Originally, this particular unit was one of the several protectrons programmed primarily as a participant in an reenactments of the signing of the Declaration of Independence show, playing the part of Button Gwinnett, second governor of Georgia and signatory of the Declaration of Independence. It was also programmed with the standard tour guide assistance subroutines and limited security subroutines . Over time, due to a memory core malfunction, it came to believe itself to be the real Button Gwinnett, posted in the National Archives by Thomas Jefferson after the Declaration was drafted, to protect the document at all costs. As such, he is currently leading the security robots in the basement of the Archives.
Stealing Independence: Button Gwinnett has verbal control over all the robots in the National Archives, who he addresses with motivational messages as the Lone Wanderer progresses through the basement levels to reach Button's quarters. When initiating dialogue with the Lone Wanderer, Button will call them a "redcoat," and claim that they are surrounded by redcoats.
The Robotics Expert perk will open up an extensive additional dialogue sequence, however, this prevents the Lone Wanderer from later accessing his tour guide information that will help answer the lobby terminal quiz. Instead, the Wanderer is given the option to reset him to factory defaults, but his backup code is corrupt and thus it fails, leaving the option of shutdown or returning to the previous state. Button cannot be ordered back to his maintenance bay.
He can be snuck past to pick the Hard lock and enter the robot maintenance chamber where his private maintenance receptacle and control terminal can be found. However, his wireless control link is down so there is no way to recall him into the receptacle for deactivation, reprogramming or transfer to the BACKUP001 protectron.
Unlike the other protectrons, Button Gwinnett's voice sounds human, with a colonial accent.
Button Gwinnett actually mispronounces his own name. There should be emphasis on the second syllable, rather than the first (Gwin-NET).
The Lone Wanderer can also find his wig in the corner of the room Button Gwinnett is guarding. The wig he is currently wearing cannot be looted, even if the robot is destroyed.
If Button is convinced the Lone Wanderer is Thomas Jefferson (regardless of their sex), he will say at the end of the dialogue to give his regards to "Sally." Sally Hemings was a slave owned by Jefferson with whom he had a sexual relationship.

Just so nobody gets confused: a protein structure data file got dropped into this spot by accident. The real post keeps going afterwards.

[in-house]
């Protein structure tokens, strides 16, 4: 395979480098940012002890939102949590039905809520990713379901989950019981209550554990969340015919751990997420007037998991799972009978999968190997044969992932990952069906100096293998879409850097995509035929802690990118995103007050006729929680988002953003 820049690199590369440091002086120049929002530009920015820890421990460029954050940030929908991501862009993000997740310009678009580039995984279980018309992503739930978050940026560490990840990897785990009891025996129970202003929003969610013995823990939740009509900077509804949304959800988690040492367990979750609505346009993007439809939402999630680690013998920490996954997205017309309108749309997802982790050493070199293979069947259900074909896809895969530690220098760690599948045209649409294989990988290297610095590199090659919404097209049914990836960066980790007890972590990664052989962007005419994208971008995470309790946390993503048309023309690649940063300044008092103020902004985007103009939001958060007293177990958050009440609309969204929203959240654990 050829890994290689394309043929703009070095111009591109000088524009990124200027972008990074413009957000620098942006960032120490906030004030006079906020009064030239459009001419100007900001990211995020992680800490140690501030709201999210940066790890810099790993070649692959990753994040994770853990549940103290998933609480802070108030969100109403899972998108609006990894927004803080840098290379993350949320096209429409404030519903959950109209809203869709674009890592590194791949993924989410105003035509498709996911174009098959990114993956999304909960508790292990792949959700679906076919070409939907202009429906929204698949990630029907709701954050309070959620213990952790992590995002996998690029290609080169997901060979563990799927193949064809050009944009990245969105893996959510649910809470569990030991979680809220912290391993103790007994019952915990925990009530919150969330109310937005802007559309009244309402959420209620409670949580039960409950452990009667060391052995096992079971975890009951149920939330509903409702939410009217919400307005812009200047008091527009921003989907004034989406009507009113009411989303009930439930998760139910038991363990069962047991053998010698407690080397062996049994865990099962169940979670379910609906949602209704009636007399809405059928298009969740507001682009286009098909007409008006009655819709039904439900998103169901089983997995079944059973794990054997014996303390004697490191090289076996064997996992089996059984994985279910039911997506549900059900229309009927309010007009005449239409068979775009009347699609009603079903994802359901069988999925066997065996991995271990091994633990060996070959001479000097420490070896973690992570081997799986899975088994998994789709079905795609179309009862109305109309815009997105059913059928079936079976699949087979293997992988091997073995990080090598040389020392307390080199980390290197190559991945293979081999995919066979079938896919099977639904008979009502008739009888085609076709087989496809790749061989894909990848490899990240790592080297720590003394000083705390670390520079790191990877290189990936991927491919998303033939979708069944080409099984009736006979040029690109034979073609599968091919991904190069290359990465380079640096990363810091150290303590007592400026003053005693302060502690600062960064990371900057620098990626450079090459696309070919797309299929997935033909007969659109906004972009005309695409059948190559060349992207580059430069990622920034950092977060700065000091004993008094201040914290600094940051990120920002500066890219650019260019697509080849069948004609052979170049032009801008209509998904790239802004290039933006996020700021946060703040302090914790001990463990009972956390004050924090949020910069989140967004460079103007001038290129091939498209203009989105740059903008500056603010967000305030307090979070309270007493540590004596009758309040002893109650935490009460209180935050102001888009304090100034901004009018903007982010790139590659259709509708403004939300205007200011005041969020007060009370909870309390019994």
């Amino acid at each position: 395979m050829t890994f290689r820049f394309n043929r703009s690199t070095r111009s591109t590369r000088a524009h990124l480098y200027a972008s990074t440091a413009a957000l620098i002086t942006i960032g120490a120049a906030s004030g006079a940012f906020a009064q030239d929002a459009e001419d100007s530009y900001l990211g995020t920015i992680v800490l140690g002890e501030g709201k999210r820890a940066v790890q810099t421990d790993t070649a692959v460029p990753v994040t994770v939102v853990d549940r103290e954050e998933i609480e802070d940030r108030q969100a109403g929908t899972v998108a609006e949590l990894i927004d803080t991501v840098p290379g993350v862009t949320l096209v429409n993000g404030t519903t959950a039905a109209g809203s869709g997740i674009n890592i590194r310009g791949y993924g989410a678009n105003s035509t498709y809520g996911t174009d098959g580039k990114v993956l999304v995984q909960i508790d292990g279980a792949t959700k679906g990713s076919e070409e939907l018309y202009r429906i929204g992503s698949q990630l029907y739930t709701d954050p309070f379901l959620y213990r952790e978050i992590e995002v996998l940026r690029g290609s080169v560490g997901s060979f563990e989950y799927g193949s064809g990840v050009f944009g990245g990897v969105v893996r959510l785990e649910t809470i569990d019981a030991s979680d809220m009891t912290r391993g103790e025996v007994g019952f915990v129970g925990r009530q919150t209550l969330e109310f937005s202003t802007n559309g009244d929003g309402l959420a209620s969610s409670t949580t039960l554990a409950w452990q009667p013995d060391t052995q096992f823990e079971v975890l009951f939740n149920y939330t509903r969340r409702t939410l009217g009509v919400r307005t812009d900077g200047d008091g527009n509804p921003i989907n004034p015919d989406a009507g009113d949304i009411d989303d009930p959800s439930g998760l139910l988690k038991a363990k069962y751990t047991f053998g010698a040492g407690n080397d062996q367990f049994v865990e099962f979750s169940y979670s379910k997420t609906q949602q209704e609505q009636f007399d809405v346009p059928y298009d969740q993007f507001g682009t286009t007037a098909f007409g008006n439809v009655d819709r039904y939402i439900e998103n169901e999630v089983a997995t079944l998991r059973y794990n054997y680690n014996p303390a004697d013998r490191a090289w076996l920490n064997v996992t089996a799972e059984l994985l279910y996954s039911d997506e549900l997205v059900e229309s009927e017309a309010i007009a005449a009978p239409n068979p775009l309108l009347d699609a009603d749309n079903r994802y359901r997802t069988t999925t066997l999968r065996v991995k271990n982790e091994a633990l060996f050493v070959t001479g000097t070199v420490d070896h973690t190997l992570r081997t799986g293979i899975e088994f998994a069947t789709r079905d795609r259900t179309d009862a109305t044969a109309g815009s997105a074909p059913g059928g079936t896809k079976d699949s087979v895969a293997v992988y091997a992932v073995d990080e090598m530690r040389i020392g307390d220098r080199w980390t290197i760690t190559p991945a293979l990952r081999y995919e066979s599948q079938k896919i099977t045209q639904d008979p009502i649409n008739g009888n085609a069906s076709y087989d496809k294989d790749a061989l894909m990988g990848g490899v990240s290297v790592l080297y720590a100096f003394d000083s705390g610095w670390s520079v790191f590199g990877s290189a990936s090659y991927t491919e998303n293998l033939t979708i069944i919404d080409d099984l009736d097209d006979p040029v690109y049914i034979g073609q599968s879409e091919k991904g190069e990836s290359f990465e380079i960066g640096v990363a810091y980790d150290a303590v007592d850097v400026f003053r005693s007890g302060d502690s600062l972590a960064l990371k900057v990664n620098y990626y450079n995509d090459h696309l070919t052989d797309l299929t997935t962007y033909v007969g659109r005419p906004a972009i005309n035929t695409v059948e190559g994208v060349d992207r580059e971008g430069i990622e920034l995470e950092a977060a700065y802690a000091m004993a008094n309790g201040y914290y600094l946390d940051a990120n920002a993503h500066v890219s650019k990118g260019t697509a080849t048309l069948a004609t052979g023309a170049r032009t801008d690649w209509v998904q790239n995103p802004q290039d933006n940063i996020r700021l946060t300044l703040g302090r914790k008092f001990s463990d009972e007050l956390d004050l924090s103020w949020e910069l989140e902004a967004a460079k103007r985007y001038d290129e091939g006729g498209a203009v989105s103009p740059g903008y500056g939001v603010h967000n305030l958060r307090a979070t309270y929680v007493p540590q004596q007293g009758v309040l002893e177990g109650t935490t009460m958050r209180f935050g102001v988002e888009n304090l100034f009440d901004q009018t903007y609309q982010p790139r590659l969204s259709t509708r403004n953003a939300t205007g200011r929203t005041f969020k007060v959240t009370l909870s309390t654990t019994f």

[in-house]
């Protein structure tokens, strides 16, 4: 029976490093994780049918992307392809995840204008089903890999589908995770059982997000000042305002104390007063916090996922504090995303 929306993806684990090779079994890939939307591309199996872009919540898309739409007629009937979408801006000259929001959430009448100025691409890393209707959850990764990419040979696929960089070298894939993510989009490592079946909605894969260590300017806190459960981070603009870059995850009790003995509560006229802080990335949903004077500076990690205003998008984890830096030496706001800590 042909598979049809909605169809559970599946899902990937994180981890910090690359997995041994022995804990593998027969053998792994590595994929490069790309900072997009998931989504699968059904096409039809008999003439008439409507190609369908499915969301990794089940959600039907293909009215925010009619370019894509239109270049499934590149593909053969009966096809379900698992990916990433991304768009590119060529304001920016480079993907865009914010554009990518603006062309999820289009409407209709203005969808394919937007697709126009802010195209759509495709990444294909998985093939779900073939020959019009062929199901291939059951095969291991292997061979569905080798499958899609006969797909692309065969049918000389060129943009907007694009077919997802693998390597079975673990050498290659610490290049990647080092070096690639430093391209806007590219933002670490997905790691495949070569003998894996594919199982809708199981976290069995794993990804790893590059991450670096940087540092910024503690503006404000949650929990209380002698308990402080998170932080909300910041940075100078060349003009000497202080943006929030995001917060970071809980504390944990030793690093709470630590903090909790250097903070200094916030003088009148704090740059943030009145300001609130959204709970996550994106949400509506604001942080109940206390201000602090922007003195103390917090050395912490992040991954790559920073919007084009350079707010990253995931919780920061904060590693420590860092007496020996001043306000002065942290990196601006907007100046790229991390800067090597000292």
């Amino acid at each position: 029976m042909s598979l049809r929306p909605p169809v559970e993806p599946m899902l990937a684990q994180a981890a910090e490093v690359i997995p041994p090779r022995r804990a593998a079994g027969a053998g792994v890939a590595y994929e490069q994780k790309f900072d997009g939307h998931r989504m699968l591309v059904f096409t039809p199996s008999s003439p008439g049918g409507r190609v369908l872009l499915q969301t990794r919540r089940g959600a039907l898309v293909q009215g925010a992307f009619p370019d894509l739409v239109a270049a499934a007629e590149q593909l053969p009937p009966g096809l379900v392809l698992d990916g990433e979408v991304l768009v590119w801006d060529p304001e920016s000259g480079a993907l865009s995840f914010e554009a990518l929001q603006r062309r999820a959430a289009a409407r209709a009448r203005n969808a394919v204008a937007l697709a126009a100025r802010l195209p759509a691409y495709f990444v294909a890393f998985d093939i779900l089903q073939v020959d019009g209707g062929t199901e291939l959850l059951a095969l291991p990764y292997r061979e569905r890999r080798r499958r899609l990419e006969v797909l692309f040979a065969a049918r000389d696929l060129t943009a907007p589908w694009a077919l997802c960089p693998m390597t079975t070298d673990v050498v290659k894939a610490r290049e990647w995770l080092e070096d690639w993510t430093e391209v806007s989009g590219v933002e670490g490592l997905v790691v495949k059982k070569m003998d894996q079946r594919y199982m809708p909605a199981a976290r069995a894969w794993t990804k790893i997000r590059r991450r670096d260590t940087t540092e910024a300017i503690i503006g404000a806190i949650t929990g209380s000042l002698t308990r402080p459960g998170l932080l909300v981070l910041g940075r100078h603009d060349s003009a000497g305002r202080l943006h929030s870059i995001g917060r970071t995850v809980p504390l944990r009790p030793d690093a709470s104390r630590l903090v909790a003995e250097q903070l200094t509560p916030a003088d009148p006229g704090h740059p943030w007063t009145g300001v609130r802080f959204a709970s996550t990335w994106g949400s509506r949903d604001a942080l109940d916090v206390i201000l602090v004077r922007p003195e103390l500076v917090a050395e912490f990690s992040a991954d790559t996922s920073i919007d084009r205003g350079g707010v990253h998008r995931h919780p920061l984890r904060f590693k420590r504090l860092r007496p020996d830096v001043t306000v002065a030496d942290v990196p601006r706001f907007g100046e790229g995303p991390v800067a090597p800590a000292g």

Helping Button Gwinnett by telling him the war is over will make him salute.
Destroying him will cost Karma, while disabling him does not.
If one follows the entire false Thomas Jefferson dialogue to where he shuts himself down, he can then be destroyed without penalty.
The maintenance terminal near Button's pod mentions previous problems with memory malfunctions, referred to as memory leaks. This causes his tour guide and reenactment subroutines to meld together, causing him to believe he is the real, human, Button Gwinnett who lived in the late 1700s. Telling him it is 2277 and that he is a robot will have Button adamantly deny it and get somewhat frustrated with the Lone Wanderer.
When asked for directions to Arlington Library to retrieve ink, he will give directions obviously out-of-date by many centuries, citing long-gone landmarks such as a bell-tower and a fish market.
Due to Button's memory faults he will continually refer to the Lone Wanderer as a "redcoat spy" until convinced otherwise.
"Saints alive! It is both an honor and a privilege, madam. I knew the day would arrive that Jefferson would send someone to help! I hope these fortifications are up to your high standards, madam. All of my men await your command to push and retake the Capital!"
"No! It can't be! Then the Stars and Stripes have indeed fallen. This is a sad day, a day that every man, woman and child will remember as they toil in the English salt mines as slaves. Although my brow is heavy, I am honored that you've come to tell me this in person like a true gentleman. What are your final orders?"
"This is no mere scrap of paper, sir. This is the doctrine laid down by my fellow members of the Second Continental Congress. It absolves us of the tyranny of King George the Third of Great Britain. It is perhaps the greatest symbol of this free nation."
When Button dies, he will say, "I only regret that I have but one life to lose for my country." This is a reference to the Revolutionary War hero Nathan Hale, who said the same thing before he was hanged by the British.